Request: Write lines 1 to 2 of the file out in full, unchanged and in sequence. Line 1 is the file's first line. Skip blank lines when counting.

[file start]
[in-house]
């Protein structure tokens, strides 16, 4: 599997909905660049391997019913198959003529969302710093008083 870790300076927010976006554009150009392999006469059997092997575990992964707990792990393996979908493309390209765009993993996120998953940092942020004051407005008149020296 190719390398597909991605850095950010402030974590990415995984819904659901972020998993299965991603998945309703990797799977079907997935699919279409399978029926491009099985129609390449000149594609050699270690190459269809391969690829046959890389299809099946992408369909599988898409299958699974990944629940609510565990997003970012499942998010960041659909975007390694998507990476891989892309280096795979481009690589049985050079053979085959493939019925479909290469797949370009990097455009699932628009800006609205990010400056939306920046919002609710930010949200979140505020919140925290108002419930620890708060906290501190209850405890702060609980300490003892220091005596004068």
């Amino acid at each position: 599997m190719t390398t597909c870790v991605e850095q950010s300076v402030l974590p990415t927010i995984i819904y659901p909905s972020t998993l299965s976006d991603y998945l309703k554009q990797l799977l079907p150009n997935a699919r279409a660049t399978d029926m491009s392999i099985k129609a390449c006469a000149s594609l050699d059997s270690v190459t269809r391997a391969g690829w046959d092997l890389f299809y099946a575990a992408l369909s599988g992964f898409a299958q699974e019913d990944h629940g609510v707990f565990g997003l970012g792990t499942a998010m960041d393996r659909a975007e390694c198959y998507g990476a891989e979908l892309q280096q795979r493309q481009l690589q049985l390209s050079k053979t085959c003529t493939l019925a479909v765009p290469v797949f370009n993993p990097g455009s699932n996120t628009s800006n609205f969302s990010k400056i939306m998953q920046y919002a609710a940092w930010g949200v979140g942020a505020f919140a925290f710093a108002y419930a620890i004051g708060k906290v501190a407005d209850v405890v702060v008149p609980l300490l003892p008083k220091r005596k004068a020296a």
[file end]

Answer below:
[in-house]
């Protein structure tokens, strides 16, 4: 599997909905660049391997019913198959003529969302710093008083 870790300076927010976006554009150009392999006469059997092997575990992964707990792990393996979908493309390209765009993993996120998953940092942020004051407005008149020296 190719390398597909991605850095950010402030974590990415995984819904659901972020998993299965991603998945309703990797799977079907997935699919279409399978029926491009099985129609390449000149594609050699270690190459269809391969690829046959890389299809099946992408369909599988898409299958699974990944629940609510565990997003970012499942998010960041659909975007390694998507990476891989892309280096795979481009690589049985050079053979085959493939019925479909290469797949370009990097455009699932628009800006609205990010400056939306920046919002609710930010949200979140505020919140925290108002419930620890708060906290501190209850405890702060609980300490003892220091005596004068």